Stewart's Melville College (SMC) is an independent day and boarding school in Edinburgh, Scotland. Classes are all boys in the 1st to 5th years and co-educational in Sixth (final) year. It has a roll of about 750 pupils.
|Stewart’s Melville College|
|Type||Independent day and boarding school|
|Established||1832 (Melville College) |
1855 (Daniel Stewart's College)
|Age||11 to 18|
Red, black, and gold
|Junior school||1254 students (2015)|
The school is twinned with the Mary Erskine School (MES), an all-girls independent school approximately one mile (1.6 km) from Stewart's Melville College. Together the combined Erskine Stewart's Melville Schools (ESMS) have a co-educational Sixth Year and Junior School, the latter of which is split between the two campuses and caters for pupils from 3 to 12 years old. The two schools share a Principal, and most extra-curricular activities, such as performing arts, are run jointly. Both SMC and MES are managed by the Merchant Company of Edinburgh, which is also responsible for the co-educational George Watson's College.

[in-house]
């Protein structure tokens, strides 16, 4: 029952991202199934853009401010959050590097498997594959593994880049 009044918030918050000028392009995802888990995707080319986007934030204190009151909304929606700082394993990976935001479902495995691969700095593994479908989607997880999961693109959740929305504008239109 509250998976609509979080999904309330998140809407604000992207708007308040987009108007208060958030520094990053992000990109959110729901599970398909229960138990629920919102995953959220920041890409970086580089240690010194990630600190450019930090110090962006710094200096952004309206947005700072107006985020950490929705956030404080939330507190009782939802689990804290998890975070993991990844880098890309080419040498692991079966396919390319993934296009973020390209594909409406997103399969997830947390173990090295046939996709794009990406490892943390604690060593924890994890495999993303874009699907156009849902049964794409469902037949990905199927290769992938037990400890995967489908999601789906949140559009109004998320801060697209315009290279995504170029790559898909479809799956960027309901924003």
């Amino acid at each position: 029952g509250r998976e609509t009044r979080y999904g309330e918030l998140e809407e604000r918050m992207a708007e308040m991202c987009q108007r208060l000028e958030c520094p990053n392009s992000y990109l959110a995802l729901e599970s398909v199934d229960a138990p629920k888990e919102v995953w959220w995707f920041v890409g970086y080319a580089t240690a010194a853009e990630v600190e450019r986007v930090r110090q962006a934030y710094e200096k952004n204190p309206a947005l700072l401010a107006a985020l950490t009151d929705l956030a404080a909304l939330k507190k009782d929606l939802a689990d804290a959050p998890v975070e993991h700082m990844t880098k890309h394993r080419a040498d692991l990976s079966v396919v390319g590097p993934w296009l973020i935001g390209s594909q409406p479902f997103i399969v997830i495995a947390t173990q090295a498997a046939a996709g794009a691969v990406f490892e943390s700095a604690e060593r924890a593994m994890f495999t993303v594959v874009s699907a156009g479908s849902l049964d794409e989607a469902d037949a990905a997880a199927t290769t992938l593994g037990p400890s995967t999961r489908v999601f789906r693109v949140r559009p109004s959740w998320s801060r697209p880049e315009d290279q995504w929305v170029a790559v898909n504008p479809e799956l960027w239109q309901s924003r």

Stewart's Melville College originated from the merger of two schools — Daniel Stewart's College and Melville College — in 1972 to become Daniel Stewart's and Melville College. After the merger Melville's bright red trim replaced the dark red trim on the black Daniel Stewart's blazer for general use and the red blazer of Melville College was adopted for those awarded colours (for sporting and other achievements); recently use of the red blazer was limited to the head boy and his deputies, with colours being signified with a particular tie.